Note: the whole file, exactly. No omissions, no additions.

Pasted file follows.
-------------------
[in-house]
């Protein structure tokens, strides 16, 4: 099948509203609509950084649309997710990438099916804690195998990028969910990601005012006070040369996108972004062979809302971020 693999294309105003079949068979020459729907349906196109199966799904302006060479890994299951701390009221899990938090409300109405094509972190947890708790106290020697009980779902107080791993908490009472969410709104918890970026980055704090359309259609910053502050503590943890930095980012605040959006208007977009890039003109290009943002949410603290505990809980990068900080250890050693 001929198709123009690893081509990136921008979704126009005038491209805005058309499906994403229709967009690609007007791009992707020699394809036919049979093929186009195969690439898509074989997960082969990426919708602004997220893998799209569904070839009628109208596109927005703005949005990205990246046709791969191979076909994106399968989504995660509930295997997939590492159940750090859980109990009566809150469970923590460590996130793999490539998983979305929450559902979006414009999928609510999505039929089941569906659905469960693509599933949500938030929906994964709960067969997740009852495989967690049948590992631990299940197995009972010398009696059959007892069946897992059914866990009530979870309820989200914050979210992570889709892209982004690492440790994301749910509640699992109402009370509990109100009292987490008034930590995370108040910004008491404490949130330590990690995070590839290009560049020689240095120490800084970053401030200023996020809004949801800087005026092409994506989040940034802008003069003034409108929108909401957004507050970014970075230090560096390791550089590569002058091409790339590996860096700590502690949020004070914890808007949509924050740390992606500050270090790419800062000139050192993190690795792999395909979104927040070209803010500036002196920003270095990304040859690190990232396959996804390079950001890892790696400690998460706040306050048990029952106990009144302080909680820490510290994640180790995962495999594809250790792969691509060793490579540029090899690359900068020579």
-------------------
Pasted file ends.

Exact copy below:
[in-house]
């Protein structure tokens, strides 16, 4: 099948509203609509950084649309997710990438099916804690195998990028969910990601005012006070040369996108972004062979809302971020 693999294309105003079949068979020459729907349906196109199966799904302006060479890994299951701390009221899990938090409300109405094509972190947890708790106290020697009980779902107080791993908490009472969410709104918890970026980055704090359309259609910053502050503590943890930095980012605040959006208007977009890039003109290009943002949410603290505990809980990068900080250890050693 001929198709123009690893081509990136921008979704126009005038491209805005058309499906994403229709967009690609007007791009992707020699394809036919049979093929186009195969690439898509074989997960082969990426919708602004997220893998799209569904070839009628109208596109927005703005949005990205990246046709791969191979076909994106399968989504995660509930295997997939590492159940750090859980109990009566809150469970923590460590996130793999490539998983979305929450559902979006414009999928609510999505039929089941569906659905469960693509599933949500938030929906994964709960067969997740009852495989967690049948590992631990299940197995009972010398009696059959007892069946897992059914866990009530979870309820989200914050979210992570889709892209982004690492440790994301749910509640699992109402009370509990109100009292987490008034930590995370108040910004008491404490949130330590990690995070590839290009560049020689240095120490800084970053401030200023996020809004949801800087005026092409994506989040940034802008003069003034409108929108909401957004507050970014970075230090560096390791550089590569002058091409790339590996860096700590502690949020004070914890808007949509924050740390992606500050270090790419800062000139050192993190690795792999395909979104927040070209803010500036002196920003270095990304040859690190990232396959996804390079950001890892790696400690998460706040306050048990029952106990009144302080909680820490510290994640180790995962495999594809250790792969691509060793490579540029090899690359900068020579």